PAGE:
How to Winterize Your Grill (and Prepare it for Storage)

Packing up the grill before winter is always a sad, sad day for people who love being behind the grill or even in front of it. But if you don’t, and live in a country where the weather can get too frigid, you might end up having to bid a permanent farewell to your beloved grill.

To prevent this, winterizing your grill becomes important.

If you want to protect your grill from getting covered in layers of snow, you have to start by giving the equipment a very thorough cleaning and then storing it safely until your next grilling session.

Wondering how to do this? Read on as we discuss our best tips to help you winterize your grill.

Set fire to your grill grates – not literally

Before starting with the deep cleaning process, we would highly recommend preheating the cooking grates and then scrub them with a grill brush. This will allow you to remove stuck debris and grease particles (as much as possible) to ensure you from getting any rude surprises when you take your grill out next season.

In short, any leftovers should be off your grill. More so, if you don’t want any mold development over the next couple of days.

Make it a soapy affair

Before we discuss what you have to do here, make sure you have a gentle soap, a bucket, and a 3M cleaning pad ready with you.

Now, reheating and scrubbing the grates will remove a majority of any leftover residue, but to make sure that they become squeaky clean, you need to do some deep cleaning. 

Once the grill cools down, remove the cooking grates, burners, and flame tamers with care. Follow this up by removing off any leftover residue and grease by using the 3M cleaning pad. Of course, you can use soap and water cleaning here too.

While you do have the liberty to use plenty of soapy water, just make sure you rinse it off properly. Similar to how you wouldn’t want any grease left on your grill, you don’t want any leftover soapy residue as well. The last thing to do is then empty your drip pans or ash catchers, clean them up, rinse, and then put them back at their spots. Yes, this applies to DIY barbecue grills too!

Don’t forget the exterior

Preparing your grill for storage isn’t limited to internal deep cleaning only – the exterior is equally important.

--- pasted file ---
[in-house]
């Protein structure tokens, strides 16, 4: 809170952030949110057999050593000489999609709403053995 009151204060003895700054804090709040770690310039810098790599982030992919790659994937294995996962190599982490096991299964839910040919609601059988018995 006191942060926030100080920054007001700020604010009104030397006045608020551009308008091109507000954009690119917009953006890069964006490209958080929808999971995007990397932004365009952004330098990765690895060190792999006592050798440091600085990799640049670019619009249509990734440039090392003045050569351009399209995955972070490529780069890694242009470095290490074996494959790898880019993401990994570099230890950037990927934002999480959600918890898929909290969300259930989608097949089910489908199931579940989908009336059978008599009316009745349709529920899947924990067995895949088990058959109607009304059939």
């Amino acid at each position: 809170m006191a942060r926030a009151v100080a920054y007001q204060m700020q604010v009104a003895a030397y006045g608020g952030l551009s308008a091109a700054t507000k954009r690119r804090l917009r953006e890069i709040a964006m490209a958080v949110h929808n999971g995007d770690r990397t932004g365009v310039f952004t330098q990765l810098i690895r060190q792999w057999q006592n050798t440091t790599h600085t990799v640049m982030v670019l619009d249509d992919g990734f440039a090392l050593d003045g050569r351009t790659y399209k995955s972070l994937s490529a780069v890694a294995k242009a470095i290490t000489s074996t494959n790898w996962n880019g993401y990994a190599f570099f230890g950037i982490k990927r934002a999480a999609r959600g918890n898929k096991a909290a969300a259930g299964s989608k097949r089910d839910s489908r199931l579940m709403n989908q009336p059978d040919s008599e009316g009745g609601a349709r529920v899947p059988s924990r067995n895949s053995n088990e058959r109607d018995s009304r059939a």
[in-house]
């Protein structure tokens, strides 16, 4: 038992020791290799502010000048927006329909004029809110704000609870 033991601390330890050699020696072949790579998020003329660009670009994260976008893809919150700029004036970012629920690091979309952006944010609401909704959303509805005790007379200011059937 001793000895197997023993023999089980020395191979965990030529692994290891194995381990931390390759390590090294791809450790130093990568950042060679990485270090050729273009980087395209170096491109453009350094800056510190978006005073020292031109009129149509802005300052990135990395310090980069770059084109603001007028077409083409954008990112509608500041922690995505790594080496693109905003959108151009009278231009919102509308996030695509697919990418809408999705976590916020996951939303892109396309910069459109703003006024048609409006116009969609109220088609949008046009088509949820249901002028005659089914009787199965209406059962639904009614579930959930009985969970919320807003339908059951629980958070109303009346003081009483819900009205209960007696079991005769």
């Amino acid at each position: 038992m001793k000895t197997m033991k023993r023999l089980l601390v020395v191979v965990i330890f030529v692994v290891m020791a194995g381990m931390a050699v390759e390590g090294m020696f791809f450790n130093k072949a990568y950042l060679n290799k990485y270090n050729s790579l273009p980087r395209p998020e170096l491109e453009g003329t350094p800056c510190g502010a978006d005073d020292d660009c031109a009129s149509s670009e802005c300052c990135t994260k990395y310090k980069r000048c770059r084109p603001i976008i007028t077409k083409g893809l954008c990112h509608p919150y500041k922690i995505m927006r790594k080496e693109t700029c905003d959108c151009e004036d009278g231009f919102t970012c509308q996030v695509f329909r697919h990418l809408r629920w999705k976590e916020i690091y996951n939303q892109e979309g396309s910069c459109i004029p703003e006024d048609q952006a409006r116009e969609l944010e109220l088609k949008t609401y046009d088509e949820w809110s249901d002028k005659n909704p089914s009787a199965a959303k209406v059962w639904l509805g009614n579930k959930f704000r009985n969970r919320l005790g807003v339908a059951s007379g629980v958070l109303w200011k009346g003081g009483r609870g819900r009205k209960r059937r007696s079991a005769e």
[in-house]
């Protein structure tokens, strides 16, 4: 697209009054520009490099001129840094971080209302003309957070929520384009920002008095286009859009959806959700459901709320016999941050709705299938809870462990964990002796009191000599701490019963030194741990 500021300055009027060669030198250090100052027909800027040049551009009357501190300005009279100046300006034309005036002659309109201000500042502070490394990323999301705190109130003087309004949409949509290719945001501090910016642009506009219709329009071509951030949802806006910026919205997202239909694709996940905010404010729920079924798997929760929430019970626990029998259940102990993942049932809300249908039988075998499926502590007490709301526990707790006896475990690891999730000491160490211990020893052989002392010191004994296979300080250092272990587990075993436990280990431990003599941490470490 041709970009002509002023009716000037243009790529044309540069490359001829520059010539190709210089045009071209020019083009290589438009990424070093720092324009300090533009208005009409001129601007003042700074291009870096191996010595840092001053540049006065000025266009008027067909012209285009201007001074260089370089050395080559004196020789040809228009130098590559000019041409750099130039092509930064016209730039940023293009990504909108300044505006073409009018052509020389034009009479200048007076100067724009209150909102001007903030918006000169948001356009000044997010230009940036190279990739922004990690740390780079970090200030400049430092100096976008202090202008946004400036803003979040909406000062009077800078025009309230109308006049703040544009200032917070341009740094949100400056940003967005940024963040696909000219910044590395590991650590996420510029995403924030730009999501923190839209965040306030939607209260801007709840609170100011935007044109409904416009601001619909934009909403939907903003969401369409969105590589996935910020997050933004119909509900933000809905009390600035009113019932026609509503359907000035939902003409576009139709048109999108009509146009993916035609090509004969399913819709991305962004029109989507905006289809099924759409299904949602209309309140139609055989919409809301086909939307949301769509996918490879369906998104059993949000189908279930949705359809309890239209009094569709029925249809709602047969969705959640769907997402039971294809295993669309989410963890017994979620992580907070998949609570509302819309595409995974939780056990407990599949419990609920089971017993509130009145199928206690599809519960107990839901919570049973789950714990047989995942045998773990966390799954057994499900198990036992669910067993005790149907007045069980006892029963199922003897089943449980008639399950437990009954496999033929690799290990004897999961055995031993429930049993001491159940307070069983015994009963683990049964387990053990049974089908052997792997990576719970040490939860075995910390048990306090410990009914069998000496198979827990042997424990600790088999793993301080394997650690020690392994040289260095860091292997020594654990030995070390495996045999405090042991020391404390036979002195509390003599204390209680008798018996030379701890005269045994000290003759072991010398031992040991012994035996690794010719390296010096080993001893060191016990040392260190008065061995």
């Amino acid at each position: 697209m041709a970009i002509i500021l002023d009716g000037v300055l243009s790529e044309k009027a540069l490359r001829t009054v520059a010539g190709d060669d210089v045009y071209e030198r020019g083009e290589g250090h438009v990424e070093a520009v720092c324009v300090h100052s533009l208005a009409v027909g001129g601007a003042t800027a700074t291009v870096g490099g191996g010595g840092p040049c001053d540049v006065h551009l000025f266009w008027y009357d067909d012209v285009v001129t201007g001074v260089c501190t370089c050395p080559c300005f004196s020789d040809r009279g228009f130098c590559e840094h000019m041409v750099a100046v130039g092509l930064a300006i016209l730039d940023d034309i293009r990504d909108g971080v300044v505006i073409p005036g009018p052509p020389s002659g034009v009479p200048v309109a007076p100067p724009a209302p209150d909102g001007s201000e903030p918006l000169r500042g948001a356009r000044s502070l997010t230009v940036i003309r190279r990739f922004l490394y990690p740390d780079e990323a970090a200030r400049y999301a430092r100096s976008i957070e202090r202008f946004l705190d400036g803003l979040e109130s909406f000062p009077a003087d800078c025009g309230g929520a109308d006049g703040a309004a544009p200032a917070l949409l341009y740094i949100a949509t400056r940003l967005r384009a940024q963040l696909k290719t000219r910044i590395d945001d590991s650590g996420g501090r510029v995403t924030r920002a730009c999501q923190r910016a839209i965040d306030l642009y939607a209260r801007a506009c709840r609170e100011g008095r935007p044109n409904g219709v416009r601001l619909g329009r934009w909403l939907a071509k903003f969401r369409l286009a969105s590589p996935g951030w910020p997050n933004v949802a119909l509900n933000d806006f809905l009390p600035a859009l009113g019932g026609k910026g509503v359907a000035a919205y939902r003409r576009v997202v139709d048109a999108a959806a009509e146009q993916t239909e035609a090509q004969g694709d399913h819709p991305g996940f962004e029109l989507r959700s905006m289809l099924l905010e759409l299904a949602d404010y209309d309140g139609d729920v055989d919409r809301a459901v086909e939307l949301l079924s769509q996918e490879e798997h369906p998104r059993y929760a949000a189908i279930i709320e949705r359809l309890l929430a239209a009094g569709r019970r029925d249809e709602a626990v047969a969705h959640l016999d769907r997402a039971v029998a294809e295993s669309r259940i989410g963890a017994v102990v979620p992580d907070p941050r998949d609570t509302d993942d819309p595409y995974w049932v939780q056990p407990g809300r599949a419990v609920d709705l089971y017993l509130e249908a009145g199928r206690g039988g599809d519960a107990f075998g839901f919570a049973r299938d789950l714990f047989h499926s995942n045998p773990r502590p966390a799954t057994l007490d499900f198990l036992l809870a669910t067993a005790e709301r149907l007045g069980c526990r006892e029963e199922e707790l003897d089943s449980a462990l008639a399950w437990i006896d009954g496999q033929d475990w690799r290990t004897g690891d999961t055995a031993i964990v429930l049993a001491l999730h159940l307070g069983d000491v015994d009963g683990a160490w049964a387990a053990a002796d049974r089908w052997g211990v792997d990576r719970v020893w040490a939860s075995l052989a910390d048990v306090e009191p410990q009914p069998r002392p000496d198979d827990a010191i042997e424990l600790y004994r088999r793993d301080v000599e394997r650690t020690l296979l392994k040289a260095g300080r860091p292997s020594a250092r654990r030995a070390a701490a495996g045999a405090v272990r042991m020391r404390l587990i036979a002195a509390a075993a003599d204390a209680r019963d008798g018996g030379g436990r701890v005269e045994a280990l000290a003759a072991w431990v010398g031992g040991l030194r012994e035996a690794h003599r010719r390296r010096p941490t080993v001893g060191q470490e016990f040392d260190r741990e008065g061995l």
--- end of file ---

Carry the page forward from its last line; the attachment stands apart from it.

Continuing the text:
The main purpose of winterizing is to prevent corrosion or mold growth, which is why you should also clean the outside of your grill to avoid either situation. All you need is a clean cloth to wipe the outside of your grill after having soaked it in soapy water. You should do this even if you have compact grills suited for condo and apartments. After all, hardened marinades, sticky basting sauce, and other leftover bits don’t differentiate by size.

Getting the (high-quality) grill cover on

Admit it: We have often wondered whether simply covering the grill would be good enough. Well, it is good enough to protect the grill from snow, but deep cleaning is very important if you want to boost the grill’s longevity.

You see, covering the grill will protect it from elemental exposure, which can be really damaging even if your grill is made from high-quality materials.You would also have to make sure you determine the right place to store your grill. We would recommend using the basement, garage, or a storage room as they are well covered and safe from any element damage.

If replacing your grill after just one or two years of use doesn’t sound appealing to you, make sure you invest in a good and appropriately-sized grill cover right away! Lower quality grill covers can be turned down by bugs and other creatures, which would defeat the whole purpose of covering the grill in the first place.

We would again like to stress the importance of ensuring the grill is completely dry before covering it. Let it air dry, if possible, but if not, simply wipe off any moisture with a towel.

Winterize your charcoal grill too

Winterizing a charcoal grill is actually quite similar to winterizing a gas grid – well, mostly.

You see, preparing to store away your charcoal grill isn’t as involved as a process. You start by cleaning and scrubbing the cooking grates to ensure there is no leftover residue or food bits, as well as empty the drip trays to remove the ash. 

Once done, you only have to wipe the grill with warm, soapy water – the interior and the exterior – and then allow it to dry. You can then store it away once the charcoal grill is completely dry.

And that’s it! Just follow our above-mentioned steps to winterize your grill and prepare it for winter storage. It really doesn’t matter the type of grill you own, what is more important here is to deep clean the equipment to remove food debris and grease stains, to dry it properly, and then store it to protect it in the upcoming frigid months. 

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